I love sales. But I am crushed as a person. I have always been your standard retail sales top writer. You know, the furniture guy in the million dollar writing club earning 65k per year. Happy, but always aware of the wall. This job was a challenge and in an industry that I love and am passionate about. I knew this big sale (for me, it is HUGE) would give me a nice cushion at the 20% of margin. The product I sale has avg. margins of 60%, some items up to 67%.
I am lost. Not sure if you can help. This all happened recently and the client keeps adding more items and services and is a great person. Despite what my company has done, I still need to help him. I know I now am upside down in draw, just want to know if anything I can do in the future.
If you were a 100% commissioned, independent rep such behavior could never happen. Any rep would bolt and not take such behavior as it would amount to theft of the reps services. And I could refer you to a lawyer that works with independent reps.
As you are an employee, none of the above applies. It is rather a dispute you are having with an employer. It could also be a situation that you have grounds for breach of contract, and thus legal advice should be sought.
The hard part is that even though there is apparent abuse, you feel stuck because as you say there is such a good upside if you could only resolve these issues. Short of the legal counsel route, this does fall outside of our usual realm.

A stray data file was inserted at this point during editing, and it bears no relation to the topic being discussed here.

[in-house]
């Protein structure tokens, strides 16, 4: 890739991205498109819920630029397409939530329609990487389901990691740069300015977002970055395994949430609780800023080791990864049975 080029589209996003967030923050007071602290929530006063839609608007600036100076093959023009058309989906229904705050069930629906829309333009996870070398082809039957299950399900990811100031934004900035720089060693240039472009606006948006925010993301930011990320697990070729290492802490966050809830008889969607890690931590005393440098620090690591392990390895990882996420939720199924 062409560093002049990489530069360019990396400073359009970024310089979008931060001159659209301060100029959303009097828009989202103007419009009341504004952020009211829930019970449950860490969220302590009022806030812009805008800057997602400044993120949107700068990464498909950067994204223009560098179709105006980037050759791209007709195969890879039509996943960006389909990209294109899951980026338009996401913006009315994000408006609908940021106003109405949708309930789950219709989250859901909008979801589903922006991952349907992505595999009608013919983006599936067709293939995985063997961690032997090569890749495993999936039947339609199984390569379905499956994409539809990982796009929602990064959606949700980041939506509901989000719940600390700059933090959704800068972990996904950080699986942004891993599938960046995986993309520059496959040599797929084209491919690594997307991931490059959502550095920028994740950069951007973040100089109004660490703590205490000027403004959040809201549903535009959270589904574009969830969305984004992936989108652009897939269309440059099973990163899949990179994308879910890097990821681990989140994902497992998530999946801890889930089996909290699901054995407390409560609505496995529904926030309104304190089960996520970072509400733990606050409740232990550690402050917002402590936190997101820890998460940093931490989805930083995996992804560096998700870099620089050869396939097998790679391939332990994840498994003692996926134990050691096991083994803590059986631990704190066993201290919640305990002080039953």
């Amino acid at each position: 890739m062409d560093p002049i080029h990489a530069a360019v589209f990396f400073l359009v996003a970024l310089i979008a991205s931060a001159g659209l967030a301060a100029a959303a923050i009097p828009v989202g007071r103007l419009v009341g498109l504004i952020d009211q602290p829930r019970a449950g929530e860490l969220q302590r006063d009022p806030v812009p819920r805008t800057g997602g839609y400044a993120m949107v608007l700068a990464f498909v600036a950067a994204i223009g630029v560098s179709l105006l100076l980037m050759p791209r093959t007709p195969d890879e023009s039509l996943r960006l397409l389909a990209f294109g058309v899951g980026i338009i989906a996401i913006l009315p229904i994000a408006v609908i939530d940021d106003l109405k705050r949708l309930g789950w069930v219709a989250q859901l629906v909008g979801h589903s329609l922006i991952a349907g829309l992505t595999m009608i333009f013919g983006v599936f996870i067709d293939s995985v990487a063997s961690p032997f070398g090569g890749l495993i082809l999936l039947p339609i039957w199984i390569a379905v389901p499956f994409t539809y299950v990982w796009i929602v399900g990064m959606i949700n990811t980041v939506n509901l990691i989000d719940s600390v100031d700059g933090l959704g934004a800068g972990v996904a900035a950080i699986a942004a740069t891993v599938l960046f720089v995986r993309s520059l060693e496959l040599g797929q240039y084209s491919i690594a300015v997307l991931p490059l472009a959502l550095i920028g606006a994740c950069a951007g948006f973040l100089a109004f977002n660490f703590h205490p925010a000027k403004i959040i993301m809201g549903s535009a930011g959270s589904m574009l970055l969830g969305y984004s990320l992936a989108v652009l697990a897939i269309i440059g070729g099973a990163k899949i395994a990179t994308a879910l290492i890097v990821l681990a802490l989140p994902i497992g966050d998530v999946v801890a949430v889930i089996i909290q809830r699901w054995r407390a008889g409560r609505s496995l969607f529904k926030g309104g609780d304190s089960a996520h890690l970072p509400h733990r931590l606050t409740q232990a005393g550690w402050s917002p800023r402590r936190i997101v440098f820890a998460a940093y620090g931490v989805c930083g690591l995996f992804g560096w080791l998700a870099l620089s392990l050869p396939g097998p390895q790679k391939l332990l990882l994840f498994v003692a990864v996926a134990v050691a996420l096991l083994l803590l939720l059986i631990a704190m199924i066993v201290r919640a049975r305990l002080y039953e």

Great info. My question is about commission and renewal/residual rates for service-based products. Yes, I’ve read the responses in this thread repeating that the average is 10-15% of invoice. Your original post states that the commission rate for service-based products tends to be larger than those with a manufacturing expense. Would that increase the range to 15-20% of invoice or possibly higher? This is for a new marketing solutions business with $175K in sales looking to more than double in the next year.
Based on that answer, how would you advise to compensate for residuals? Start with same % and decrease over time? Cut % in half? I’d really appreciate your advice on this. Thank you.